Corp. (USA), used without purification, tetra-n-butyl or-
thotitanate (TBT), hydrogen peroxide (30%); high purity
graphite powder, poly (vinyl chloride) and tetrahy-
drofuran (THF) were purchased from Merck. Back-
ground electrolytes for electrochemical experiments were
0.1 mol·L1 phosphate buffer solutions (PBS) containing
0.1 mol·L1 KCl. All other chemicals were of analytical
grade and were used without further purification. All
solutions were made up with distilled water.
2.2. Apparatus
The electrochemical measurements were performed at
room temperature in a conventional one-compartment
cell with a three-electrode system consisting of an en-
zyme electrode as the working electrode, a graphite as
the counter electrode, and an Ag/AgCl (0.1 M KCl) as
the pseudo-reference electrode. Cyclic voltammetric
experiments were carried out in a static electrochemical
cell at 25˚C, while amperometric experiments were carri-
ed out in a stirred cell with a successive addition of hy-
drogen peroxide solution to the cell by applying an opti-
mum potential to the working electrode. These mea-
surements were performed with a -Autolab Type II
Open Access AJAC
R. E. SABZI ET AL. 609
potentiostat (EcoChemie B.V, Ultrecht, The Netherlands)
controlled by the Autolab GPES software version 4.9. A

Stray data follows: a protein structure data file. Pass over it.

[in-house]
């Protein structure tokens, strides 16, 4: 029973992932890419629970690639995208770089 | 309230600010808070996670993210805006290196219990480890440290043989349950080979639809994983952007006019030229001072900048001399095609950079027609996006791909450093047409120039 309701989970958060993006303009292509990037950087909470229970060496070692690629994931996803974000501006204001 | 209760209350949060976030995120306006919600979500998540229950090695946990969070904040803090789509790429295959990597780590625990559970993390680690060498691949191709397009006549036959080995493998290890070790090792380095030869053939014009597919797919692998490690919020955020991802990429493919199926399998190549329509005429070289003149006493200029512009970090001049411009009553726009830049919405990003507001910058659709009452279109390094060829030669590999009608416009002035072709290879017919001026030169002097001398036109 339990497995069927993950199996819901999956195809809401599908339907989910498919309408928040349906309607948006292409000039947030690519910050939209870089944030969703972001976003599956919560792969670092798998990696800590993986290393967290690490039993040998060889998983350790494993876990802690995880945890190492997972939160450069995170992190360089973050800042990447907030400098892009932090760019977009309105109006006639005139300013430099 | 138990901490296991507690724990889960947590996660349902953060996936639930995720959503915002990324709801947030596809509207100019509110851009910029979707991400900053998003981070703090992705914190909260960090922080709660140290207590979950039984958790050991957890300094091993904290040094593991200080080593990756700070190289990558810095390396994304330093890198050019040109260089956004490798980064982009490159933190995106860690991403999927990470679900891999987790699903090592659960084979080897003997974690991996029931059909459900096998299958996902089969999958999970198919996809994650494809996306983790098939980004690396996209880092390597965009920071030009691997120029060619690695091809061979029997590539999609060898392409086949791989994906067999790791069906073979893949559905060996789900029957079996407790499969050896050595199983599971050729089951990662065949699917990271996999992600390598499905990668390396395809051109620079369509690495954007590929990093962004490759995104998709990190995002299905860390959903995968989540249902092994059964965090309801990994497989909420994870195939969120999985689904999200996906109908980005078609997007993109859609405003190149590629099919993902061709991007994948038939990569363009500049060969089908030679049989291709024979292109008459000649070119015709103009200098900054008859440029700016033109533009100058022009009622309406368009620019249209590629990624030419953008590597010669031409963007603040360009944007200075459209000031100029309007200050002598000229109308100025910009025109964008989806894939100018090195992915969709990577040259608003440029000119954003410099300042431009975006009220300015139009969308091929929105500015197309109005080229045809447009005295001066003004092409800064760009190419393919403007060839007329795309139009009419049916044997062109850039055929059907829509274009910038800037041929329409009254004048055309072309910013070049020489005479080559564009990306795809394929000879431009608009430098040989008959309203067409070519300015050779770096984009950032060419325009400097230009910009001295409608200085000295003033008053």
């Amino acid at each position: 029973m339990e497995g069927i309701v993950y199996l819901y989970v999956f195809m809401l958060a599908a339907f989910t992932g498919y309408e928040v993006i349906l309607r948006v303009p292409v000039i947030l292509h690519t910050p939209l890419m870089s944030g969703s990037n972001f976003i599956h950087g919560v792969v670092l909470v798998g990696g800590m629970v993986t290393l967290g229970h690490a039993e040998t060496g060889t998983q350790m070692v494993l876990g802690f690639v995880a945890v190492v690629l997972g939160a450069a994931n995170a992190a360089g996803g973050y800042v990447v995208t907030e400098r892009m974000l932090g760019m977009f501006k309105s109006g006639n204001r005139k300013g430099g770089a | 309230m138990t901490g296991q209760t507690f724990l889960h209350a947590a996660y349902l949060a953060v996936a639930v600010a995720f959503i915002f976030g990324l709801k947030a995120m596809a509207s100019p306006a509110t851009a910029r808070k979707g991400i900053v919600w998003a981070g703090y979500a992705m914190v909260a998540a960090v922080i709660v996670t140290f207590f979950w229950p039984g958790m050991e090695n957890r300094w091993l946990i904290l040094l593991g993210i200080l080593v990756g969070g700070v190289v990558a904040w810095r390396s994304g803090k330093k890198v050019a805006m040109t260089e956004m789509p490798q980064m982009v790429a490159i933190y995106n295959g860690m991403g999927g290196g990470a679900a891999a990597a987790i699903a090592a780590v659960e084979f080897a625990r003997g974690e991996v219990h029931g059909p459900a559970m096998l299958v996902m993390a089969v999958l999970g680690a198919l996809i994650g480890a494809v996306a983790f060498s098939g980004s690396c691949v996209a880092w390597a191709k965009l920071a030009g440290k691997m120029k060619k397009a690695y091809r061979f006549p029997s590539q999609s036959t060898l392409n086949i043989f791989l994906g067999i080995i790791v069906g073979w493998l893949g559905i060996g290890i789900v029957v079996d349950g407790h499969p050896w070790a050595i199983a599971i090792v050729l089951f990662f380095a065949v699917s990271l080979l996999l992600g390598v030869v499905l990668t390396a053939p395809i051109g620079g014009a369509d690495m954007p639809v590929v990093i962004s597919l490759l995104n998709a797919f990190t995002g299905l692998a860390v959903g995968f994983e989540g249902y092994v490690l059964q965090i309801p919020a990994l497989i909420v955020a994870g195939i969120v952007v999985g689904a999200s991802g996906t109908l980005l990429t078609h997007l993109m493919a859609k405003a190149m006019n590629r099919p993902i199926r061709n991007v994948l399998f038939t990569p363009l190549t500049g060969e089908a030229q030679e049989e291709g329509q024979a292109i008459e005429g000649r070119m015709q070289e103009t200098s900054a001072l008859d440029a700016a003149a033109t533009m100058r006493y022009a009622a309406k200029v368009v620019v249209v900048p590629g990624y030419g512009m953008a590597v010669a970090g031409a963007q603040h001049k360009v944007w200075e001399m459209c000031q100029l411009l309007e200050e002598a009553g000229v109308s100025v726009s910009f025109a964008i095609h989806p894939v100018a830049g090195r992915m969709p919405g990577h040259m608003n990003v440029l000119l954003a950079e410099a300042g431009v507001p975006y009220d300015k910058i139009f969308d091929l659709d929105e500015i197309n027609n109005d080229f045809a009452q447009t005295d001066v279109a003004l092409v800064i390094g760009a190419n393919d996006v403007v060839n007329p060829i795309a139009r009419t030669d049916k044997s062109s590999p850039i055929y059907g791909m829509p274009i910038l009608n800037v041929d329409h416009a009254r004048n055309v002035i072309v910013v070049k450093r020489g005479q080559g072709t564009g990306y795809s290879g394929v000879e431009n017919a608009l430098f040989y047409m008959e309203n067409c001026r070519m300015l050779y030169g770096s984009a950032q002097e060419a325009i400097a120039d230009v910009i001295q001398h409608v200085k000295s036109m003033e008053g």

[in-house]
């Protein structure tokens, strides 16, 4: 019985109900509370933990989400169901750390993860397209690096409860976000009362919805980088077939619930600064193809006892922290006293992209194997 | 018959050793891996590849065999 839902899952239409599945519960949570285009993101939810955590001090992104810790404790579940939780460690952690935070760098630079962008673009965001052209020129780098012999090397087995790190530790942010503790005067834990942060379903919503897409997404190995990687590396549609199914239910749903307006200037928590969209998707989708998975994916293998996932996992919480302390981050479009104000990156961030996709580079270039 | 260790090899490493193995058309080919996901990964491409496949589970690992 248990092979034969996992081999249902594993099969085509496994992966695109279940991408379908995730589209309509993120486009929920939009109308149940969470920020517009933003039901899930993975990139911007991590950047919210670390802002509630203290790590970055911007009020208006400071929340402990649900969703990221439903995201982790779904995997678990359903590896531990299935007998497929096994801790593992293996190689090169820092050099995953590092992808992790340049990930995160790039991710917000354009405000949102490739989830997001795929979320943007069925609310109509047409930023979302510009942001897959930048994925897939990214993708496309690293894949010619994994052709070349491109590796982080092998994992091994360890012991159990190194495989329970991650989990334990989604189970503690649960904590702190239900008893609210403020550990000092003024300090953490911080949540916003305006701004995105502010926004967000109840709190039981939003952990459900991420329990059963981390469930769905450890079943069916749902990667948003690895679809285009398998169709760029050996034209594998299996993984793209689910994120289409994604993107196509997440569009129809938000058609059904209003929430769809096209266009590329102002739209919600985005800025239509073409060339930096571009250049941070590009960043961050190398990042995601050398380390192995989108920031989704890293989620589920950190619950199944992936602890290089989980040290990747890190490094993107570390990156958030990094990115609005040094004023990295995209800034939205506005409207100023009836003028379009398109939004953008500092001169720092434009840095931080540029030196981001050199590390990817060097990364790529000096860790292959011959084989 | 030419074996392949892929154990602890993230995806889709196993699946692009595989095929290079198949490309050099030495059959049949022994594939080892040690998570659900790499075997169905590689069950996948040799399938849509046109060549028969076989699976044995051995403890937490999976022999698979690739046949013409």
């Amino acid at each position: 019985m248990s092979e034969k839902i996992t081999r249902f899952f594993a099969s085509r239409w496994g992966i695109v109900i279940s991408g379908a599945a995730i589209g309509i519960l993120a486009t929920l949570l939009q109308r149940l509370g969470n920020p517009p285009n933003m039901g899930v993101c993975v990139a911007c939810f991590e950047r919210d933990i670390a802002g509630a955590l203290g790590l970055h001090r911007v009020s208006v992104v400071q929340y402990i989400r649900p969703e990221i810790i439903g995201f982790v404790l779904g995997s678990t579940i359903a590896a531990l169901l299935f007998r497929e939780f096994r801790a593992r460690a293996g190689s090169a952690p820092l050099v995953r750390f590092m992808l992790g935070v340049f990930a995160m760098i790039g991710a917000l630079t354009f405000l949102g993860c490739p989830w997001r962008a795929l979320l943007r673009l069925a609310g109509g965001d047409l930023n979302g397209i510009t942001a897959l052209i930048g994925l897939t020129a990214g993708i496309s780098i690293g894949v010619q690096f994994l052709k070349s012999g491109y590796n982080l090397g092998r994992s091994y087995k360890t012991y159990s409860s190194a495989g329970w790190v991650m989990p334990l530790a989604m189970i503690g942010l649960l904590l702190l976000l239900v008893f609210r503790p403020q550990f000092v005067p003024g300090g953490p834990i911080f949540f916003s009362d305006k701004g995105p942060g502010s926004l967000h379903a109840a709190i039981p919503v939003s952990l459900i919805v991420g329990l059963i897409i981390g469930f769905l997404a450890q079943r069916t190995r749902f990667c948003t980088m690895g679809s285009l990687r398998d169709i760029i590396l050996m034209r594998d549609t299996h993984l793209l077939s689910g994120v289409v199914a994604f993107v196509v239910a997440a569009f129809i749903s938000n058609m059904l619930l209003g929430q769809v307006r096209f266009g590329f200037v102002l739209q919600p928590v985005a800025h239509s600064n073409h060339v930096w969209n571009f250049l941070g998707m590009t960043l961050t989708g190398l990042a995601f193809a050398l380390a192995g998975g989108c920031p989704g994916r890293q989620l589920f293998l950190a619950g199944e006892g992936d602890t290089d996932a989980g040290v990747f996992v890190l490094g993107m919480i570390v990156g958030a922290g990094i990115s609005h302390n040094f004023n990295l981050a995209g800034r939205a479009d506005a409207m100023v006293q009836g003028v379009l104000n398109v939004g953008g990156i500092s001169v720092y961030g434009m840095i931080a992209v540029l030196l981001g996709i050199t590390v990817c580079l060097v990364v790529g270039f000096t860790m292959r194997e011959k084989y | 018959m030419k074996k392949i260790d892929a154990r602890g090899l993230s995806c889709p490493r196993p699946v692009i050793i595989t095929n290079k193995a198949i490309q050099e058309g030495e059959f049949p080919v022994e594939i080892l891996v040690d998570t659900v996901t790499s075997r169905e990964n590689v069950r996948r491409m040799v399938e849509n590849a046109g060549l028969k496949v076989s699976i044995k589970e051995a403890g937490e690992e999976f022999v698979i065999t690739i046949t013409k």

freeze dryer (FD-550, Tokyo Rikakikai Co., Ltd.; Tokyo,
Japan) was used to remove water from the resultant
2.3. Synthesis of Silver Nanoparticles
Ag nanoparticles are provided based on following me-
thod: Firstly 600 mL solution of 0.01 M NaBH4 and
tri-sodium citrate (C6H5O7Na3) was provided, Then this
solution was titrated with 200 mL solution of 0.01 M
AgNo3 while being stirred and temperature controlled.
After that, a yellow solution was obtained which appro-
ved the formation of silver nanoparticles. Finally it was
dried in a freeze dryer for about 24 h to remove the water
from the resultant nanoparticles.
2.4. Preparation of Screen-Printed Electrodes
Screen-printed electrodes consisted of three printed elec-
trodes: an Ag/AgCl pseudo-reference electrode and two
graphite electrodes acting as working and counter elec-
trodes. The size of each electrode set was 1.5 × 3 cm.